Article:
CARMEL: the Order of the Virgin

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To see all images return to the top of this page: La Bruna, the earliest image of the Virgin and Child venerated by the Carmelites, and images for the two Carmelite feasts in honor of the Virgin: O.L. of Mount Carmel, July 16th. and Mother of Divine of Grace, July 23rd.

Thursday, July 15, 2010

La Bruna: The Virgin of Tenderness

The first Image of the Virgin venerated by the Carmelite Order. The Virgin of Tenderness, or Eleousa in Greek, is the prototype said to have come from the hand of the Evangelist, St. Luke, who, according to tradition, was also an iconographer. Forced by the Islamic invasion of the Holy Land in the 13th century to leave their beautiful homeland, the Carmelites traveled for safety from Mt. Carmel to Europe, carrying with them the precious icon.
It was enshrined above the high altar of their church in Naples, and there, because of the dark skin tone of the Mother and Child, it came to be known as La Bruna.  It remained in this place of honor for over 100 years, and many miracles took place until the icon was removed to a side altar by a royal decree. In the jubilee year of 1500, pious citizens of Naples carried the icon in procession to Rome. During the pilgrimage, people were again miraculously cured. Skeptical of these miracles, “King Frederic II of Naples conceived a plan to test the power of the Heavenly Mother. He ordered that all the sick and infirm [of the city] assemble before the image with written documentation of their maladies. High Mass was celebrated and special hymns were sung, and when the miraculous picture was unveiled, a ray of light fell upon the face of the Madonna, reflecting its brilliance on the assembled sick. The instantaneous healing of each person was authenticated” Summary and quotation from ~Joan Carroll Cruz Miraculous Images of Our Lady. Rockford: TAN, 1993.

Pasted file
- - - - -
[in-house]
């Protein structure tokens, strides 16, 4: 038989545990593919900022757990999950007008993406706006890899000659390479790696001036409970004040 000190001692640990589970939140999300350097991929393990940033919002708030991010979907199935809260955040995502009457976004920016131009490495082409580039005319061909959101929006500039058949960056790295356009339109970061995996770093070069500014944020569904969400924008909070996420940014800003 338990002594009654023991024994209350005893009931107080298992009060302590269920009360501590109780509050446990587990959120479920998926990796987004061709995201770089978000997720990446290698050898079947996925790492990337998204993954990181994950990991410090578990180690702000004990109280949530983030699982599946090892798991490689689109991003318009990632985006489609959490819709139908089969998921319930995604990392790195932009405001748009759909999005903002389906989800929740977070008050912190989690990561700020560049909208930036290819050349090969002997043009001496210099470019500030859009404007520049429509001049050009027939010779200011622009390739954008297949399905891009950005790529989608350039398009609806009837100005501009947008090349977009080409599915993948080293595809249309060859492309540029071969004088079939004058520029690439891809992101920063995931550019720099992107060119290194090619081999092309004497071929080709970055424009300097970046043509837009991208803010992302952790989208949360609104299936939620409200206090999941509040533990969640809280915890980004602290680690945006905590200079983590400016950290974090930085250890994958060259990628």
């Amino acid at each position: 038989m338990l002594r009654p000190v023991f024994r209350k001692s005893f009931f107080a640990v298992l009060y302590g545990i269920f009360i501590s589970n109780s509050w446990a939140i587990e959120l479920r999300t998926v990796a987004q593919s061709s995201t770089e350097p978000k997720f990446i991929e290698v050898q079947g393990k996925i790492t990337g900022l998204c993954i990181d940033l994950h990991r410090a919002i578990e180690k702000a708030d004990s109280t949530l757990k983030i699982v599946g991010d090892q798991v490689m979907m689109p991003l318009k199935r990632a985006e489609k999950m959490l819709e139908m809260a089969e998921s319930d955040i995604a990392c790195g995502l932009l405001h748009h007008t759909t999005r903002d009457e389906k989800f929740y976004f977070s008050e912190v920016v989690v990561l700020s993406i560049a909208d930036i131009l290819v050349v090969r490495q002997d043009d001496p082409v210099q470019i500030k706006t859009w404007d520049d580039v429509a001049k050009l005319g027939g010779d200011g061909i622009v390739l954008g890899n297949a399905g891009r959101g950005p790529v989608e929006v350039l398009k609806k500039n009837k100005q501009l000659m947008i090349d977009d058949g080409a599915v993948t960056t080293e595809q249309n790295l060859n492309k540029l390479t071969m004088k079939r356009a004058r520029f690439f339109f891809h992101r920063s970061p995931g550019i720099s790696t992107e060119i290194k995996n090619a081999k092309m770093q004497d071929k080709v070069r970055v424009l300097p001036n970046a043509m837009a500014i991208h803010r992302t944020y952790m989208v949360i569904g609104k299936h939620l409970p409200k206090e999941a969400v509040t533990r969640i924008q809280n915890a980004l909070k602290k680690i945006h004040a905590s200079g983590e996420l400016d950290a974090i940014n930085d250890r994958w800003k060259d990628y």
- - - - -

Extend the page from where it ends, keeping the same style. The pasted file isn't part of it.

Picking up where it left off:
Even though it was not until the 19th century that La Bruna was  Crowned by the decree of the Vatican Council, 11 July 1875,  these joyful 17th and 18th century engravings depict the return of the icon to its place of honor in the Church:

17th century engraving by V.G. Huberti (1619-1684) 
the icon is jointly held by the iconographer, St. Luke the Evangelist
and a priest clothed in the Carmelite habit.   

"The Church Once Again Has the Icon of Mary"
Prague Joh Pachmayer 

Notre Dame du Mont Carmel  
Small original hand colored engraving. France 1700's. 
Our Lady of Mount Carmel, Pray for Us
K. van de Vyvere - Petyr Brugge

A few Carmelites still observe a special day of devotion to "La Bruna" on Wednesday of each week with a liturgy, devotions, and the commitment to show Christian love towards those who are in need.

Illustrated here is a 20th. century Italian holy card with westernized depiction of the ancient icon; note added details of the the Scapular as revealed to St. Simon Stock in the 12th cent. and the 19th century crowning of the icon. How easily the past is rewritten and its true beauty all but forgotten.